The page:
| Discussion|| |
Clinical impression agreed with WAB classification of aphasia (AQ of more than 93.8) in most patients for normal language. Only three patients (3.6%) with AA by WAB had normal language by bedside examination. Clinical impression correlated with WAB classification in 52 cases (63.4%). A similar study done by, Carol et al., showed a correlation of 54%. Discrepancies in aphasia classification were seen in the remaining thirty cases (36.6%).
Agreement of clinical impression with WAB according to the type of aphasia is shown in [Figure 1]. Similar agreement of WAB with clinical impression is shown in [Figure 2]. 66.7% cases of GA by clinical impression were in agreement with WAB. Among the misdiagnosed cases of GA, 19% of these cases turned out to be BA and 11.9% was WA by WAB classification. 75% of WA, diagnosed by clinical impression was in agreement with WAB but only 36.8% of BA cases correlated with WAB, as shown in the cross-tabulation table [Table 2]. The misdiagnosed cases of BA turned out to be mainly AA (52.6%) and TCM (10.5%) in the remaining. Disagreement was seen predominantly for AA patients whom WAB was able to diagnose, but clinical impression could detect only 14.3% (2 patients of 14) accurately. Most of these cases had a near normal AQ with scores below nine only in naming, with other subtests within normal limits. Clinical impression showed 71.4% of these AA cases by WAB to be BA. This disparity of AA classification was significant in this study. Clinical diagnosis disagreed over the majority (85.7%) of AA cases by WAB type. This discrepancy may have been due to paraphasic errors on naming subtest of WAB or probable apraxia of speech, which was not detected by bedside examination. A study by Carol et al. also showed similar findings where clinical impression disagreed over more than half of the subjects for WAB's anomic classification. They retrospectively found most subjects to have a coexisting apraxia of speech, and those subjects were clinically described as normal.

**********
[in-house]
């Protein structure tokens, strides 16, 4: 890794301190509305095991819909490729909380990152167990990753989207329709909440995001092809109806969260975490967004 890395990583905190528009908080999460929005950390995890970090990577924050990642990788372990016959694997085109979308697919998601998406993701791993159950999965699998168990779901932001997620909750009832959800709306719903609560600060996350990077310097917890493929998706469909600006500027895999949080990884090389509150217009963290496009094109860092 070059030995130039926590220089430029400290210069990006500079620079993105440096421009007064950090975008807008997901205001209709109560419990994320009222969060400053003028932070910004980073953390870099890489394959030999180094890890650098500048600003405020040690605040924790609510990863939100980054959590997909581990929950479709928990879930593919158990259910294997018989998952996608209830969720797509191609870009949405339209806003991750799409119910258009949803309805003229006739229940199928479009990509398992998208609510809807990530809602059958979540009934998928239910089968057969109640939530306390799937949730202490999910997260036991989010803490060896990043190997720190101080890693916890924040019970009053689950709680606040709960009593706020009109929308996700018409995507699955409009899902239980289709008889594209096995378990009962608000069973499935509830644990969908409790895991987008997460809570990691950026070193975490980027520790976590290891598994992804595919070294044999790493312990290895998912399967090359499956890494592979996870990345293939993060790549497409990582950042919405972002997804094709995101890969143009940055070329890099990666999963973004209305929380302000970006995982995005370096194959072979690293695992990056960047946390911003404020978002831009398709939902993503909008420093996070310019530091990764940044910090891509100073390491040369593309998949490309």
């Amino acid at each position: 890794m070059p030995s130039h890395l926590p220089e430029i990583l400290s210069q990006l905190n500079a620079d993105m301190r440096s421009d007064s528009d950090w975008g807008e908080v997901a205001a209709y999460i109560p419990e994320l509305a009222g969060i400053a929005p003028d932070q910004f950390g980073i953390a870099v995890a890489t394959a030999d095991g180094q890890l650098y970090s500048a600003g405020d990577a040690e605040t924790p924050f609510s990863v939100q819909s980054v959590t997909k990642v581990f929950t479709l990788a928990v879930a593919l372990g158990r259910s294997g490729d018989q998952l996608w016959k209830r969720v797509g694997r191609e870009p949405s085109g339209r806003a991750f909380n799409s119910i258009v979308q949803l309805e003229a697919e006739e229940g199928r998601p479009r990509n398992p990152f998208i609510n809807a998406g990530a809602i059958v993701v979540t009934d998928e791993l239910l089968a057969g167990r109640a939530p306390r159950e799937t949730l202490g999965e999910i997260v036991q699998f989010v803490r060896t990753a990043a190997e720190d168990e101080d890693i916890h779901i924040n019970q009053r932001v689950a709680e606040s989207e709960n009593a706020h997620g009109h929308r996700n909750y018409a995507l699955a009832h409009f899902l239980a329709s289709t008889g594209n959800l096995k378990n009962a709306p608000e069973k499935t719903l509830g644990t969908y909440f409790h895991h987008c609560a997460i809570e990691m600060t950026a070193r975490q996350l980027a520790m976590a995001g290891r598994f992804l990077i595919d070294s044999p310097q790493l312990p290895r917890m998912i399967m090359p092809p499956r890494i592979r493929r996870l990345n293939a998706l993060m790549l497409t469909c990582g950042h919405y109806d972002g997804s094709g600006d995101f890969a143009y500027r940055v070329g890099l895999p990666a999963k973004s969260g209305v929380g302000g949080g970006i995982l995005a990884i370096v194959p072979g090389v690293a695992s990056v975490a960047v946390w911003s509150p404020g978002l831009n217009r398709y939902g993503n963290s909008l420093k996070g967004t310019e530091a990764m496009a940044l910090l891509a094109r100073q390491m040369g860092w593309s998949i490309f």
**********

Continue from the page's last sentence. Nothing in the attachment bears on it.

|Figure 1: Clinical impression agreement with Western Aphasia Battery in percentages|
Click here to view
|Figure 2: Western Aphasia Battery agreement with clinical impression in percentages|
Click here to view
Of the transcortical aphasias, each case of TCM and TCS by clinical impression was in agreement with WAB. But WAB detected two more cases of TCM and TCS each, which was classified as BA and WA by clinical impression respectively. One case of MTCA by WAB was diagnosed as GA by clinical impression. The single case of CA by clinical impression was in agreement with WAB. The significance of correlation between TCM, TCS, MTCA, and CA types could not be commented as their sample size was limited.
On comparing the fluent and nonfluent aphasias, there was more agreement for fluent aphasias by clinical impression to WAB classification as shown in [Figure 3] and [Figure 4]. There was a 75% versus 36.8% and 66.7% agreement for WA as compared to BA and GA, respectively. All cases of TCS, CA, and AA diagnosed by clinical impression correlated with WAB, but WAB detected more AA than clinical impression. This was in contrast to the study by Carol et al. where more agreement was seen for the fluent classifications. Another discrepancy was also noted in the classification of AA. Three patients were diagnosed as AA by WAB with a naming score of <9, with other subtest scores being normal. The interesting aspect is that they had an AQ of more than 93.8, which describes them as having normal language. They had both AA and normal language by WAB, so it becomes conflicting to label them as aphasic or nonaphasic. These three patients had normal language by clinical impression.
|Figure 3: Agreement of clinical impression with Western Aphasia Battery in fluent aphasias|
Click here to view
|Figure 4: Agreement of clinical impression with Western Aphasia Battery in nonfluent aphasias|